OBJECTIVE: To investigate the association between gastric surgery and cancer of the larynx. SUMMARY BACKGROUND DATA: Biliary reflux is frequent after gastric surgery and may reach the proximal segment of the esophagus and the larynx. It is possible that duodenal content (consisting in bile acids, trypsin), together with pepsin and acid residues when gastric resection is partial, may cause harmful action on the multistratified epithelium of the larynx. METHODS: A retrospective case-control study on subjects admitted between January 1987 and May 2002 in the same hospital in Rome was carried out. The study included 828 consecutive patients with laryngeal cancer (cases) and 825 controls with acute myocardial infarction. Controls were randomly sampled out of a total of 10,000 and matched with cases for age, sex, and year of admission. Logistic regression models were used to assess the role of gastric resection in determining laryngeal cancer risk while controlling for potential confounding factors. RESULTS: Previous gastrectomy was reported by 8.1% of cases and 1.8% of the controls (P < 0.0001). A 4-fold association emerged between gastric surgery and laryngeal cancer risk (adjusted OR = 4.3, 95% CI: 2.4-7.9). The risk appeared strongly increased 20 years after surgery (OR = 14.8, 95% CI: 3.4-64.6). Heavy alcohol drinking (OR = 2.5, 95% CI: 1.8-3.5), smoking (OR = 4.7, 95% CI: 3.3-6.7), and blue-collar occupation (OR = 4.6, 95% CI: 3.2-6.7) were all independently associated with the risk of laryngeal cancer. CONCLUSIONS: Previous gastric surgery is associated with an increased risk of laryngeal cancer. A periodic laryngeal examination should be considered in long-term follow-up of patients with gastric resection.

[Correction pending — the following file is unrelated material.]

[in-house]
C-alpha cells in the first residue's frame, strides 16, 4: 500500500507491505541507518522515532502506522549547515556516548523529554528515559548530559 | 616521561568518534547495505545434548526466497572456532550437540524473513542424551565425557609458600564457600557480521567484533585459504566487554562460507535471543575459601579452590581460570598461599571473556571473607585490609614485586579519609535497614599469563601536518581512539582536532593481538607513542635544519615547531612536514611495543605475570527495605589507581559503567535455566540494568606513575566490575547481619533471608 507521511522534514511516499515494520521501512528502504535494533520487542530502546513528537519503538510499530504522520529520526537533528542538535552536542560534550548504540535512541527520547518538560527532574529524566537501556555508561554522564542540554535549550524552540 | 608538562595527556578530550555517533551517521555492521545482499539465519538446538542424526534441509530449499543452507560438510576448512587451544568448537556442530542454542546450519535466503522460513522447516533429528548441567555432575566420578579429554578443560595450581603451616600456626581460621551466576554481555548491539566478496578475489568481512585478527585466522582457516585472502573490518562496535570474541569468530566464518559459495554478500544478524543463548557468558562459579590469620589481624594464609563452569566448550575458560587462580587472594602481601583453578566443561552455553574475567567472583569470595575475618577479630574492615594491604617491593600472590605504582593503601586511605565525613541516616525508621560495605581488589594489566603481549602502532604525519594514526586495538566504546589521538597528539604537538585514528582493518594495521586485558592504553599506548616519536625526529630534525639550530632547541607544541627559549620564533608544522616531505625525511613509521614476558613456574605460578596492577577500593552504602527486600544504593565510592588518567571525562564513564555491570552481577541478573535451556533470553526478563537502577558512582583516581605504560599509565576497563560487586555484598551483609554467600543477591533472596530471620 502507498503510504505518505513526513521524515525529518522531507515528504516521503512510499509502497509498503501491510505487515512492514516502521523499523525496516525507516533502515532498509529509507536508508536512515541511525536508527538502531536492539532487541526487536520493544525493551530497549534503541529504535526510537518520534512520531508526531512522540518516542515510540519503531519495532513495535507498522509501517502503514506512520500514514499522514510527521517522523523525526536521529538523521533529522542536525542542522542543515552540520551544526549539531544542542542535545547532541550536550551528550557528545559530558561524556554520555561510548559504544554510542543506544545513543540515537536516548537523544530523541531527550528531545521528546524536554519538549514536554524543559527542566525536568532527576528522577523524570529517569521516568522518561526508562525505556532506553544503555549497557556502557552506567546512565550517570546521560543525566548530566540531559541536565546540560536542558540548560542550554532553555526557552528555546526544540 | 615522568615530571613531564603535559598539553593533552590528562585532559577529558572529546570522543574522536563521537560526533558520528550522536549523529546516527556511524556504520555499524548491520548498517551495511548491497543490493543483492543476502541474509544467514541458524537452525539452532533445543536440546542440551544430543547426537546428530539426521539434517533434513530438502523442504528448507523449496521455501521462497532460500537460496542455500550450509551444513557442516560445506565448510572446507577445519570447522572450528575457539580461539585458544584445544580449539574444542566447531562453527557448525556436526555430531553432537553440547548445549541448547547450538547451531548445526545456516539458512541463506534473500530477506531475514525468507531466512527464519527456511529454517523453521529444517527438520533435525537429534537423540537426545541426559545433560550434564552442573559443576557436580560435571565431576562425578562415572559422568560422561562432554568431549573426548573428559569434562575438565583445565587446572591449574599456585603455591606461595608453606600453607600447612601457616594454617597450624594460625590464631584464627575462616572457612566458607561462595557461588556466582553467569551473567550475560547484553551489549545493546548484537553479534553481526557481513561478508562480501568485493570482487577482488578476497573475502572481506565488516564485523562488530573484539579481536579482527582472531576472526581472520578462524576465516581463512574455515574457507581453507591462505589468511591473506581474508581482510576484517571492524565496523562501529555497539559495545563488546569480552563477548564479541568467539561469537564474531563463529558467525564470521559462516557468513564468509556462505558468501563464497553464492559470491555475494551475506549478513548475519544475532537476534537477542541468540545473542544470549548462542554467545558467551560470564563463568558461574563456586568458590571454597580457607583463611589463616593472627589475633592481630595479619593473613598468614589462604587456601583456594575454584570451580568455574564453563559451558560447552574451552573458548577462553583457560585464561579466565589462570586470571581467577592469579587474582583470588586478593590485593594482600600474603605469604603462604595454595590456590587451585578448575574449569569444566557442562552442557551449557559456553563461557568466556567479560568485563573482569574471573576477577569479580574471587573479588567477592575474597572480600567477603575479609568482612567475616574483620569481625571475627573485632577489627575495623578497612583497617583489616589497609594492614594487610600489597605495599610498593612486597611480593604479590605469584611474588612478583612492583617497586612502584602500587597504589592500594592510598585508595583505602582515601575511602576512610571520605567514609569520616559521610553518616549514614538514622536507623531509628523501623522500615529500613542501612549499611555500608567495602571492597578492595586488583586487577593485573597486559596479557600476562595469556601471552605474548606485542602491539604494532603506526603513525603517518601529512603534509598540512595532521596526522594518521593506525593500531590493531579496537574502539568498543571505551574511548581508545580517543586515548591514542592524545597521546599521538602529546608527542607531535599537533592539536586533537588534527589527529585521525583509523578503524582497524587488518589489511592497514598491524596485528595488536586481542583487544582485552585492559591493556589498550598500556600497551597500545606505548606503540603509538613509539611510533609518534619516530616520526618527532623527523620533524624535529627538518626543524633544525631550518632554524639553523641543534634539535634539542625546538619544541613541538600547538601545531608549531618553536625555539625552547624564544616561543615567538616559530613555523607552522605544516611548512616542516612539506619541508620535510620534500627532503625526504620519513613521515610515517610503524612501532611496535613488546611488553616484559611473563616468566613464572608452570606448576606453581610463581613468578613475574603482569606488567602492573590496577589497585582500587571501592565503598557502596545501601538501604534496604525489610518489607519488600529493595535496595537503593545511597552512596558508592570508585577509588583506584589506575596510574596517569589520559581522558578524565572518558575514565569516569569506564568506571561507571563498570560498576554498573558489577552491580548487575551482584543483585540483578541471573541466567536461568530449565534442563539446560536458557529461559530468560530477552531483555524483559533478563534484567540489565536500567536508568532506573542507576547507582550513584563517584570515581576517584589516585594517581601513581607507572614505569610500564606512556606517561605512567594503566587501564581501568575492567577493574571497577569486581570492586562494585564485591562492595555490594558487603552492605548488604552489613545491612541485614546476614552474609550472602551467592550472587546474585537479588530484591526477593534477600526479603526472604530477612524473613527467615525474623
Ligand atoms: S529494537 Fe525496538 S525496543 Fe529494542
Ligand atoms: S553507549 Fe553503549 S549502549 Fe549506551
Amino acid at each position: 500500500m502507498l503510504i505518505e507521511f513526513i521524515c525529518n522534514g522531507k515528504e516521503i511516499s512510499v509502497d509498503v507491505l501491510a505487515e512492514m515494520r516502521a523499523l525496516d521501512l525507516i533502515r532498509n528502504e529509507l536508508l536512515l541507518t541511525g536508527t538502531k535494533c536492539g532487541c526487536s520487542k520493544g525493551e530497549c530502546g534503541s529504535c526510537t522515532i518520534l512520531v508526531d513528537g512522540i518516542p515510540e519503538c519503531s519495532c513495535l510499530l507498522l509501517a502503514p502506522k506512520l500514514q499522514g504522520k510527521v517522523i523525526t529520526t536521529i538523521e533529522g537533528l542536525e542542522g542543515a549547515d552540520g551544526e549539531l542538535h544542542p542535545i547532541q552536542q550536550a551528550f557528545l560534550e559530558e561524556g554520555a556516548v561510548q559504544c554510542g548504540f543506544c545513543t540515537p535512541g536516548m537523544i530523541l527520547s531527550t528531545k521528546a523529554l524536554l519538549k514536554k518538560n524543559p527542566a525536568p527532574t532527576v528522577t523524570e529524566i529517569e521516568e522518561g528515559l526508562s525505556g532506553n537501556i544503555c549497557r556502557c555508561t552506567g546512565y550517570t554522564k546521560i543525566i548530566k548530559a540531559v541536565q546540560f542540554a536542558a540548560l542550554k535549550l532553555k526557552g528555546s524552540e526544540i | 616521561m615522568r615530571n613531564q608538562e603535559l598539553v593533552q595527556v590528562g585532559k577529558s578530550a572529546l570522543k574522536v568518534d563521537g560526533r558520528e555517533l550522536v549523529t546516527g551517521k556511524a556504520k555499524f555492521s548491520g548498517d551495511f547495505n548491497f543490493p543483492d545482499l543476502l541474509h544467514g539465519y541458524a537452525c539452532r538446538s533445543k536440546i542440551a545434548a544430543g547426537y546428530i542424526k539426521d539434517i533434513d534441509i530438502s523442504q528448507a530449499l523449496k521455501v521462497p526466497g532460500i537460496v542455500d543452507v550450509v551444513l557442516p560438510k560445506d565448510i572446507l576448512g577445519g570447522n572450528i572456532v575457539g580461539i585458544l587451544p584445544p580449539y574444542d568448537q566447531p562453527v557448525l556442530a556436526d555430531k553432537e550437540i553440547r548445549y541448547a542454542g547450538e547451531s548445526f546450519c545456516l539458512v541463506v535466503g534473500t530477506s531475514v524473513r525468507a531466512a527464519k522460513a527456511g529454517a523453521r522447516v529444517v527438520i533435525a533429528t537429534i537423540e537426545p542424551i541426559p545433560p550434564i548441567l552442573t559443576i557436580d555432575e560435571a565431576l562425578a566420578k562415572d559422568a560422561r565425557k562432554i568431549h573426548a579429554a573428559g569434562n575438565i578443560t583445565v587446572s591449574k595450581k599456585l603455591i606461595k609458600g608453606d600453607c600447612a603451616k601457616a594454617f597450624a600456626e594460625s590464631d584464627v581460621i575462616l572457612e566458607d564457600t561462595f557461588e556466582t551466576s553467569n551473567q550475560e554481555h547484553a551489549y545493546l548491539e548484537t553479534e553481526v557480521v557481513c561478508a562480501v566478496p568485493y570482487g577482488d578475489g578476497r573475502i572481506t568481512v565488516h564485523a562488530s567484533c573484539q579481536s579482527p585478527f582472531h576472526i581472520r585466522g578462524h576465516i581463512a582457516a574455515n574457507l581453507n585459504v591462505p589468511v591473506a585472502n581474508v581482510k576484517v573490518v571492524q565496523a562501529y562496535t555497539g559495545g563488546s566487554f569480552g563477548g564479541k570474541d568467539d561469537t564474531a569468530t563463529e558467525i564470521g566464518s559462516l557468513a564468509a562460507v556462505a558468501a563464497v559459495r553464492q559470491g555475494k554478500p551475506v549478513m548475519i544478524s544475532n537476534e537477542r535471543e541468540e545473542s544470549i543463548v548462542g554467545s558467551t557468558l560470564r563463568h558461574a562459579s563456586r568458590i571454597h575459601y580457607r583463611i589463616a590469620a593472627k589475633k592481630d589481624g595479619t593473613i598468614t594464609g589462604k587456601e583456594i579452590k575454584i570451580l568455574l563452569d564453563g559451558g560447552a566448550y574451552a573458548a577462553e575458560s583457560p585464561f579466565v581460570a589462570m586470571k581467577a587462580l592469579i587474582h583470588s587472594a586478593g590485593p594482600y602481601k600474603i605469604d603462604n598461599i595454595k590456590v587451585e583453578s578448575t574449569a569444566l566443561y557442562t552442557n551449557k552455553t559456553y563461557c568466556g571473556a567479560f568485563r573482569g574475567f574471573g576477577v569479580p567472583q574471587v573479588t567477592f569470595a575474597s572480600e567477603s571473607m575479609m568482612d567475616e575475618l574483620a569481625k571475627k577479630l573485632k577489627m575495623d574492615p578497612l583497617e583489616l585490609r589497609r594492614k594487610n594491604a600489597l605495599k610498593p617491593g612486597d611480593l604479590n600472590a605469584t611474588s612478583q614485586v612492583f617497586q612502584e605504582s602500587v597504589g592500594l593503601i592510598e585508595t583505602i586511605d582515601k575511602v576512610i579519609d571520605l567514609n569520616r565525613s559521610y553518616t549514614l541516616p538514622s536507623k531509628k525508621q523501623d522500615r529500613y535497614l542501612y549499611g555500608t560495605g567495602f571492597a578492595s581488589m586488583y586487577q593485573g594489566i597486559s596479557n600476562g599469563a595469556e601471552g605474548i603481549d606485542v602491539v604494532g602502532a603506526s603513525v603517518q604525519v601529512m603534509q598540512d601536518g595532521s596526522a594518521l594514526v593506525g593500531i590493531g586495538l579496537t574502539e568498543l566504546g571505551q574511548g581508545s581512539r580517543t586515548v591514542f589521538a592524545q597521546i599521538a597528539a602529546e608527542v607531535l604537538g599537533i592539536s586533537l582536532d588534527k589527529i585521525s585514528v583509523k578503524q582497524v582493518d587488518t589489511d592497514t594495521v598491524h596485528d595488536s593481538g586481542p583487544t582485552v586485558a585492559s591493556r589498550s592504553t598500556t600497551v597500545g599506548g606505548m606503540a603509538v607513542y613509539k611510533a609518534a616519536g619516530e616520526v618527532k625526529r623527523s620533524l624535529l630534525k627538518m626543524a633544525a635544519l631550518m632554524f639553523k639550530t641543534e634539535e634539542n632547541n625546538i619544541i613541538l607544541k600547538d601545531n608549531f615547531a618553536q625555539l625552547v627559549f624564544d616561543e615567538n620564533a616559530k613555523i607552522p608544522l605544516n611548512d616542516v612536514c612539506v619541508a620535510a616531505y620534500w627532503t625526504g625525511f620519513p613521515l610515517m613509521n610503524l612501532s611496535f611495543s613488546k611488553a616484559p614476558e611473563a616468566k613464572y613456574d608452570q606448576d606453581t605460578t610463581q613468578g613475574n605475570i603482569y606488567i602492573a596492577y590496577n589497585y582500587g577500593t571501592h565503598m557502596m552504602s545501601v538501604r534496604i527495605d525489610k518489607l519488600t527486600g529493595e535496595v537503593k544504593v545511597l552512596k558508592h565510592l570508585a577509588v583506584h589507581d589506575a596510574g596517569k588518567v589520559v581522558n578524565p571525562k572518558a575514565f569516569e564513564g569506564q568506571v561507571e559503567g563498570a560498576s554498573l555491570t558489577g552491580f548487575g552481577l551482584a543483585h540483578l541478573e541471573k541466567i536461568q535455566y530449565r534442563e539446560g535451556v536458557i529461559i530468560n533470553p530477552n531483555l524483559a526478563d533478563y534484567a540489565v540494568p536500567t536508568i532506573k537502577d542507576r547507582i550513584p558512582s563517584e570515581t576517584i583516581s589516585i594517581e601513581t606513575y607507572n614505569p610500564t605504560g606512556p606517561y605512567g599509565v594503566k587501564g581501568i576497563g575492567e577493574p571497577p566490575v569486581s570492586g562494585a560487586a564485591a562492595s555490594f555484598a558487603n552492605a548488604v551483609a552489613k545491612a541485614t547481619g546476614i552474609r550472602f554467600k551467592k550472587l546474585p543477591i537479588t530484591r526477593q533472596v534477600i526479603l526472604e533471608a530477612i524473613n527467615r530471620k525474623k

|Number of pages||8|
|Journal||Annals of Surgery|
|Publication status||Published - 2004|